John Trumbull’s painting “Declaration of Independence,” which hangs in the rotunda of the US Capitol, commemorates the document that freed the United States, formerly the 13 British colonies, from European rule in 1776. The concept of freedom, though, was severely limited: slavery was only abolished nearly a century later, and its reverberations of racist violence and mass incarceration subjugate Black people to this day.
In a poignant illustration of this hypocrisy, Arlen Parsa, a Chicago-based documentary filmmaker, covered the faces of every enslaver in the painting with a red circle: a 34 out of the 47 men pictured, most of whom were signers of the Declaration. (The fact-checking website PolitiFact has corroborated Parsa’s count.)
“There’s a fundamental irony that these men were triumphantly declaring themselves free from what they viewed as the tyranny of King George III — without so much as a thought toward the people who they themselves held in chains much more brutal than 18th-century British taxes,” Parsa told Hyperallergic.
He was inspired to create the image in August 2019, a bloody month that saw 53 people die in mass shootings in the US. Seeking to challenge arguments by gun rights advocates, who continue to invoke the Second Amendment and the unswerving authority of the Constitution, he decided to “portray the Founders in a light that made it easier to question their judgment.”
Out of the five-man committee that drafted the Declaration of Independence, depicted in Trumbull’s painting handing John Hancock an early copy, only two — John Adams and Roger Sherman — did not own enslaved people. Robert Livingston, Thomas Jefferson, and Benjamin Franklin were all enslavers (as was Hancock).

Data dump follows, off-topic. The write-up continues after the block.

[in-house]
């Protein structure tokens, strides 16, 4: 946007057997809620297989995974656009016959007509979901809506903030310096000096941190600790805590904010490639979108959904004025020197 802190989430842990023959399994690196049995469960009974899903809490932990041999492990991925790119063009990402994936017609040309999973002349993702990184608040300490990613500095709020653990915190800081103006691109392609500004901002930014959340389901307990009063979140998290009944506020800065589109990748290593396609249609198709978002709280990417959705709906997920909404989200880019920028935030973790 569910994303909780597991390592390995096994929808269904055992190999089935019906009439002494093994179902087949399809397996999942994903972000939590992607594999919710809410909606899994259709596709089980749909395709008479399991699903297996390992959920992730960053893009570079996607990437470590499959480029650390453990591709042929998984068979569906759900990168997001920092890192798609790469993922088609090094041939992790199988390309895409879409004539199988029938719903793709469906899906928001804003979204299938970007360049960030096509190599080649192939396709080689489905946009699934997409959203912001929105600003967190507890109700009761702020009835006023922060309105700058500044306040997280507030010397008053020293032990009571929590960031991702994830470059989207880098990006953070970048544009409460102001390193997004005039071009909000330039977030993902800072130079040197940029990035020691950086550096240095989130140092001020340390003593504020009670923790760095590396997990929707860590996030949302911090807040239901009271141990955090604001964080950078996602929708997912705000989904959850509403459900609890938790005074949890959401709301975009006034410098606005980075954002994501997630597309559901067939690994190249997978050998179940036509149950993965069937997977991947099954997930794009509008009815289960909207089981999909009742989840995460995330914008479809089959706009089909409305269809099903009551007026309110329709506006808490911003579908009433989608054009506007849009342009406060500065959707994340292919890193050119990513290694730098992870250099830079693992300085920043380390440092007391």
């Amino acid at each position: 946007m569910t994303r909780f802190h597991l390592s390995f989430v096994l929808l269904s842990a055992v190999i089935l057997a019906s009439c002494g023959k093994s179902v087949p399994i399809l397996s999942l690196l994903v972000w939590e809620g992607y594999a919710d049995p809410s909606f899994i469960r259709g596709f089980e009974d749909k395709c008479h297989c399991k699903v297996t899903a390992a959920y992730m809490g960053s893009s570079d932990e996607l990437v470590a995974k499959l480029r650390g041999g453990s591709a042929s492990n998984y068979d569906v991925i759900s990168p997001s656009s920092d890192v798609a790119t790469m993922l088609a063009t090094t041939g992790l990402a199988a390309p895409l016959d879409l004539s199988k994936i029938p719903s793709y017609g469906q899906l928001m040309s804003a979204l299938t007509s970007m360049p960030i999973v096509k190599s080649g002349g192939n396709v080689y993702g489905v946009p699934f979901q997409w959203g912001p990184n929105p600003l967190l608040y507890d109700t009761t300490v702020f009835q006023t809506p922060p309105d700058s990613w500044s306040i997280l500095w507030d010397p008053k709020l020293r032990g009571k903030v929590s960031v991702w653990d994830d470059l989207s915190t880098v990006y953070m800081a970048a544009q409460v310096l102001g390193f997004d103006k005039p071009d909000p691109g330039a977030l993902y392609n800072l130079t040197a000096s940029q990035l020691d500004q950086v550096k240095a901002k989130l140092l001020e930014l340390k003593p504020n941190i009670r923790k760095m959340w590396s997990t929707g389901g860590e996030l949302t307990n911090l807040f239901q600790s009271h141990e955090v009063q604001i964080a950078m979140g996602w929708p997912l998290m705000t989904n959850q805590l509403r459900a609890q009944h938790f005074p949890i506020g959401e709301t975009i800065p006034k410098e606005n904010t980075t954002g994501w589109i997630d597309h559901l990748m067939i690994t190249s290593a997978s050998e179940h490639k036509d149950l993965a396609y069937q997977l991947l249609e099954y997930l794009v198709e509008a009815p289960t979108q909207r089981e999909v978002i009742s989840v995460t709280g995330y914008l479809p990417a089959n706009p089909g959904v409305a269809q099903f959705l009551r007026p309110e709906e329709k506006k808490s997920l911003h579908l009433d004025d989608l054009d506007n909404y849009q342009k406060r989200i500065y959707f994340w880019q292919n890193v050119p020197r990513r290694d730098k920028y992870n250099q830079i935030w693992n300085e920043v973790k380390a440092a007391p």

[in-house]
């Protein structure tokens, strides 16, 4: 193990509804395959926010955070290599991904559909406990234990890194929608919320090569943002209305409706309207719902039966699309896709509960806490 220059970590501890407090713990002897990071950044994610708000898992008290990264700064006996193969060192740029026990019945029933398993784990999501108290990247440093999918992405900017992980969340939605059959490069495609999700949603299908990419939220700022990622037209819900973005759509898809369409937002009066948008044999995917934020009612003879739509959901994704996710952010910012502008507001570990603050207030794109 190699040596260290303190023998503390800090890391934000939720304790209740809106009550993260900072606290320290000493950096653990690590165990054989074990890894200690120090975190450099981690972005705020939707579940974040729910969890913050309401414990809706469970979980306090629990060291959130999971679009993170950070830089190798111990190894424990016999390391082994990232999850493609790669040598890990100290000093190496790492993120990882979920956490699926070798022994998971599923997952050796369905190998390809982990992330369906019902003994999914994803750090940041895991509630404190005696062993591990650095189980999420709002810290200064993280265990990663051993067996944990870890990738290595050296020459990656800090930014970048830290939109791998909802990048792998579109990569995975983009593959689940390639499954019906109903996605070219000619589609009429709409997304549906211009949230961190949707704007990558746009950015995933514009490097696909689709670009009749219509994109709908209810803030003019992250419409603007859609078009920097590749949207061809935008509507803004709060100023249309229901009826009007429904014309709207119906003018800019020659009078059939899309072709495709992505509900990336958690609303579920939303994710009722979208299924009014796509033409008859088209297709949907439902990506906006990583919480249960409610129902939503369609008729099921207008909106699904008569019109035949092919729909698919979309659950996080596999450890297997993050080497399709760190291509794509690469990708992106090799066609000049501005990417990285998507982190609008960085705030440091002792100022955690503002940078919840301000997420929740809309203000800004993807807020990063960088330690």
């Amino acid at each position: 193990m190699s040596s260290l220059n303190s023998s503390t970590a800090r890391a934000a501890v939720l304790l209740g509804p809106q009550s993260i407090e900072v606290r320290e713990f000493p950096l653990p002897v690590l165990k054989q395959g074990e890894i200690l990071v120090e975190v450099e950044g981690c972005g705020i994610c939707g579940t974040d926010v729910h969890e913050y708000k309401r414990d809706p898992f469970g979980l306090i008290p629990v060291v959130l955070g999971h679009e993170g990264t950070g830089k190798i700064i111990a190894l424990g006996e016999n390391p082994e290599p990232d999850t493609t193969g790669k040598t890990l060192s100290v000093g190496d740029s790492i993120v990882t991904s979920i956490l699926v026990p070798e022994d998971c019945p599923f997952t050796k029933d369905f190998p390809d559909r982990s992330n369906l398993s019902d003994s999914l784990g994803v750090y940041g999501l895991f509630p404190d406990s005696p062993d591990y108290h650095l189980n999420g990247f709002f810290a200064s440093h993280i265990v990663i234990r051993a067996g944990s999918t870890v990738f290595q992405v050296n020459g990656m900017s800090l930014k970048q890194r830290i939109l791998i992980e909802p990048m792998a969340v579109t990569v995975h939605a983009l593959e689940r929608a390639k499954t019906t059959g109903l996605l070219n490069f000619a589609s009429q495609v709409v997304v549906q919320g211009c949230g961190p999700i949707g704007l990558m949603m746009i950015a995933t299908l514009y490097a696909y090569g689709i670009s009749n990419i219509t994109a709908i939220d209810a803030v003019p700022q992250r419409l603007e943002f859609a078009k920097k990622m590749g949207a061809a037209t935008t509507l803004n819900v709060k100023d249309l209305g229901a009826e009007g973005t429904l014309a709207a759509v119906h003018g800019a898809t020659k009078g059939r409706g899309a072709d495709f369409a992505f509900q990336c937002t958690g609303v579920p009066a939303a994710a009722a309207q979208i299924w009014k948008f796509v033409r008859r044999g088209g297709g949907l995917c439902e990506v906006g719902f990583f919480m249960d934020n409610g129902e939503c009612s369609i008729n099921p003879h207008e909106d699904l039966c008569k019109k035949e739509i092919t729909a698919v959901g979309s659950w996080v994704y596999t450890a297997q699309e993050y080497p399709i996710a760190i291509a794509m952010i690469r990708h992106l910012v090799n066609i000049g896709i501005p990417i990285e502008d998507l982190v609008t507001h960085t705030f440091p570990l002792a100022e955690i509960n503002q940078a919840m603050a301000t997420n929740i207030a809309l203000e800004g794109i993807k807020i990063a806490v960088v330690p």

“There were no gentle slaveholders,” says Parsa. “Countless children were born into slavery and died after a relatively short lifespan never knowing freedom for even a minute. Jefferson, a man instrumental in creating the Declaration of Independence, held over 600 men, women, and children, in chains for his own profit. He freed less than 10, passing the rest on to his daughter as inheritance. Every telling of his story that sidelines or excuses the brutality for profit at Monticello dishonors the people who lived and died as Jefferson’s prisoners.”
Parsa later created another collage of the painting, marking the men who later freed the people they enslaved with yellow dots. Does highlighting the figures who were not enslavers put them on an undeserved pedestal, given their likely participation in many other racist practices? Parsa believes that we can focus on one without losing sight of the other.
“When I read about Declaration signers like John Adams who lawyered on behalf of enslaved people trying to free them in court, it’s a reminder that many white people at the time absolutely did view slavery as loathsome. That puts a lie to the notion that ‘nobody knew any better back then,’” he said, citing a common argument made by defenders of historical slavery.
“If we’re looking for historical figures with which to replace statues that are coming down these days, we should certainly consider people like Adams,” Parsa believes. “For that matter, have you ever seen a statue of an enslaved person? I haven’t, and that feels like a problem. But it’s a fixable one.”